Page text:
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Customers hope for windfall, put off selling old gold

By Dilip Kumar Jha
August 15, 2019 11:32 IST
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Forecasts of a further rise in bullion prices keep Indians away from selling gold.

After a buoyant June quarter, Indian consumers are now staying away from fresh sale of old or used gold and jewellery to generate cash in July and August, due to forecasts of a further rise in bullion prices.

Data compiled by the World Gold Council (WGC), the global gold miners’ body, estimated a record 37.9 tonnes of gold recovered from scrap jewellery in April-June 2019 quarter, up 18.4 per cent from 32 tonnes reported in the corresponding period last year.

Trading at Rs 31,648 per 10 grammes on April 1, 2019, standard gold price spiked to touch Rs 33,500 per 10 grammes towards the end of the June quarter, Such a price level had not been not seen in the past six years and tempted consumers holding old gold to encash it. The price further jumped from the June-end level by 12 per cent to Rs 37,519 per 10 grammes on Wednesday, August 14.


“Indian consumers found a good opportunity to sell their used ornaments for cash in June quarter,” Somasundaram P R, managing director (India), WGC had said while unveiling Gold Demand Trend data for June quarter.

Since then, gold started moving up in the international market following estimates of US Fed’s interest rate cut, which weakened dollar but strengthened bullion. Analysts started forecasting robust safe-haven buying in gold amid fears of escalation in the ongoing trade war between the United States and China, and geo-political tensions in West Asia following global economic sanctions on Iran.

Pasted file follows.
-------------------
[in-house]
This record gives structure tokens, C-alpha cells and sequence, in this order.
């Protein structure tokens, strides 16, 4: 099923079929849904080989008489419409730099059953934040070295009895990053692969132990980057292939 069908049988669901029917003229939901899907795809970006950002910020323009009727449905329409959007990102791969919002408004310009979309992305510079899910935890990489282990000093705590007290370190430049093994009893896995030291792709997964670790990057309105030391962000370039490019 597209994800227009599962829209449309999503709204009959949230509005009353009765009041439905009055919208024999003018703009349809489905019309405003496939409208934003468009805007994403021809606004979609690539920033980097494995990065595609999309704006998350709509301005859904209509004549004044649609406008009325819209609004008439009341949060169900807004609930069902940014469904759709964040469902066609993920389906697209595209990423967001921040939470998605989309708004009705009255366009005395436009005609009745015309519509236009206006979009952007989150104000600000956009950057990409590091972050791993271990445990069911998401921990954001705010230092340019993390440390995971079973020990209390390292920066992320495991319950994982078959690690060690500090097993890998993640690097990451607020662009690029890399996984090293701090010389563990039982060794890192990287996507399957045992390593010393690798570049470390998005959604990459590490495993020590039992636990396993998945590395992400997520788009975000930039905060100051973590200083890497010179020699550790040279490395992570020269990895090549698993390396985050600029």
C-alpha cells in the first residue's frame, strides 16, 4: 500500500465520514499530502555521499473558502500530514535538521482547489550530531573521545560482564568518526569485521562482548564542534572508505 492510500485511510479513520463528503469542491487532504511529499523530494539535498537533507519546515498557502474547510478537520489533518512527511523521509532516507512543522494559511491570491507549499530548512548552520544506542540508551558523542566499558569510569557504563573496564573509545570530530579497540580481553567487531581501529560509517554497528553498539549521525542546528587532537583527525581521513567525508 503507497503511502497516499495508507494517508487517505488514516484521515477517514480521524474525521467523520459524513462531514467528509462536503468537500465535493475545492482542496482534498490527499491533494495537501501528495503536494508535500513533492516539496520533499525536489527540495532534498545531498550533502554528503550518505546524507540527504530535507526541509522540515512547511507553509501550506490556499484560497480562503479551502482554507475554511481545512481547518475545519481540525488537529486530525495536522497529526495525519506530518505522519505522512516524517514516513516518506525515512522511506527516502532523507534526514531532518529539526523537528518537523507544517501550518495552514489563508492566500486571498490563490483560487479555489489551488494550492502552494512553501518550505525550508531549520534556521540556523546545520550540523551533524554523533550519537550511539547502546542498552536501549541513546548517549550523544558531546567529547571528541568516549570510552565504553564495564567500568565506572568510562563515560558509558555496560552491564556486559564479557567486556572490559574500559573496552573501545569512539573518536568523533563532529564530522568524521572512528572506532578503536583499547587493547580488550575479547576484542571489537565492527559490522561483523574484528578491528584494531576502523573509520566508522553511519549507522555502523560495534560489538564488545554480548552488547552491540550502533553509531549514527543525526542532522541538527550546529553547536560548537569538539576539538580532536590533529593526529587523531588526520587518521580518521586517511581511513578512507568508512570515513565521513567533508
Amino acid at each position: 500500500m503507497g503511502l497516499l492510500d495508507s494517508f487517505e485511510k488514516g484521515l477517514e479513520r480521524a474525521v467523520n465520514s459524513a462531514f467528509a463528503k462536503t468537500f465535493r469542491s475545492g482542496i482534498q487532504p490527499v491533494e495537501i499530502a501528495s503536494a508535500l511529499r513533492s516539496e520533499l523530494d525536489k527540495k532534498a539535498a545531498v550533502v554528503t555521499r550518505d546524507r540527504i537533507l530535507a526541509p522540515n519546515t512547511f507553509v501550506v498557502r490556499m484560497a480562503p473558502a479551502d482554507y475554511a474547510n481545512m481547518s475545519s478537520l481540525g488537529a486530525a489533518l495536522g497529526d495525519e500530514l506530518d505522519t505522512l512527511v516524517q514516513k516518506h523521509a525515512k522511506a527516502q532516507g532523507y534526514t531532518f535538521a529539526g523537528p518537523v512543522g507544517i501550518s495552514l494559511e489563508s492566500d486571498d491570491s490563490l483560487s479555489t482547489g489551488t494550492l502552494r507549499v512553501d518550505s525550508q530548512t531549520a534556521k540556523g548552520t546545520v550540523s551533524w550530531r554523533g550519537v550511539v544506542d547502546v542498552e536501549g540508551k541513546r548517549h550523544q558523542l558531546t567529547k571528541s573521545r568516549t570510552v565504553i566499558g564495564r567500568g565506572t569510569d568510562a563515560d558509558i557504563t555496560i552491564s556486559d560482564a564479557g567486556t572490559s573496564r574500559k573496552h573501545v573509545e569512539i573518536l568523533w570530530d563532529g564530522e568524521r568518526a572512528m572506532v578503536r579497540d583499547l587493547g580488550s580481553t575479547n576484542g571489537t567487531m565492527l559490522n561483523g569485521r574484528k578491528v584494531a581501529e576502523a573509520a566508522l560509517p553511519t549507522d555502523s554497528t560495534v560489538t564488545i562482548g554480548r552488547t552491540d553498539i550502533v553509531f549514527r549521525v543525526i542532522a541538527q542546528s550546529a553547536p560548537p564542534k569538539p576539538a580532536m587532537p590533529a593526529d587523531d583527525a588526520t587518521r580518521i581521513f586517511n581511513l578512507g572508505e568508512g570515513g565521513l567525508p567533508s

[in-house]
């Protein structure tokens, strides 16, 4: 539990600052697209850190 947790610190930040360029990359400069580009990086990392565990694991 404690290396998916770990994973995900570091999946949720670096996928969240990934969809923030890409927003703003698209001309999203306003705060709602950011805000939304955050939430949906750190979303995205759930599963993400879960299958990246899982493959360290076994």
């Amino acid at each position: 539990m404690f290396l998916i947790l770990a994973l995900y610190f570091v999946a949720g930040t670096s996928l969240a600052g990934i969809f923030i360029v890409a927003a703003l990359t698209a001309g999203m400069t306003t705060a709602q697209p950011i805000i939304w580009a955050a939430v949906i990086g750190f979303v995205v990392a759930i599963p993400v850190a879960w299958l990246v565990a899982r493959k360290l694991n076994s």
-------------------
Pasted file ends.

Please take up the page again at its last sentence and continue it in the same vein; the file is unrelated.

“There has been less consumer turnout for sale of used jewellery since July due primarily to hopes of further price increase. Used jewellery sales have declined by 50-60 per cent in six weeks starting July 1,” said Manoj Kumar Jha, Managing Director, Kamakhya Jewels, a Mumbai-based jewellery maker and retailer.

Echoing a similar response, Anantha Padmanaban, chairman of All India Gems and Jewellery Domestic Council (GJC) and managing director of Chennai–based NAC Jewellers said, “Indian consumers sell old jewellery only when they need urgent cash. Most had already sold their allocated quantity in the June quarter. Hence, sale of scrap jewellery in July and August has been significantly lower. We estimate a sharp decline in used jewellery sales during September quarter.”

Consumers defer old gold sales on hopes of further rise in prices

Farmers normally mortgage or sell their old jewellery with the onset of the monsoon to buy seeds and fertilisers, and recover ornaments after harvesting the crop. Since they had prepared to make purchases of seeds and fertiliser in the June quarter, their old jewellery sales were lower in July and August.

“With gold price hitting seven-year high in the international market and a life-time high in India, domestic consumers are waiting for an opportunity to make fresh purchases. Gold demand was weak the past few months. We estimate a rebound in jewellery demand during the ensuing festival season of Dussehra and Diwali. There will be less old gold jewellery sale now on,” said Rajendra Jain, managing director, Swarovski Gemstones, a jewellery maker and retailer.

Shaankar Sen, managing director of Kolkata-based Senco Gold estimates the need-based sale of old jewellery to continue with a recovery in demand of fresh ornaments in coming months.

“Indian consumers are habituated to see gold price at Rs 33,000-34,000 per 10 grammes. With the current price prevailing at around Rs 38,000 per 10 grammes, consumers are waiting for stability in gold prices in India. From the level of 30-40 per cent of business as of now, the jewellery sale will become normal with stability in gold prices,” said Sen.

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Dilip Kumar Jha in Mumbai
Source: source

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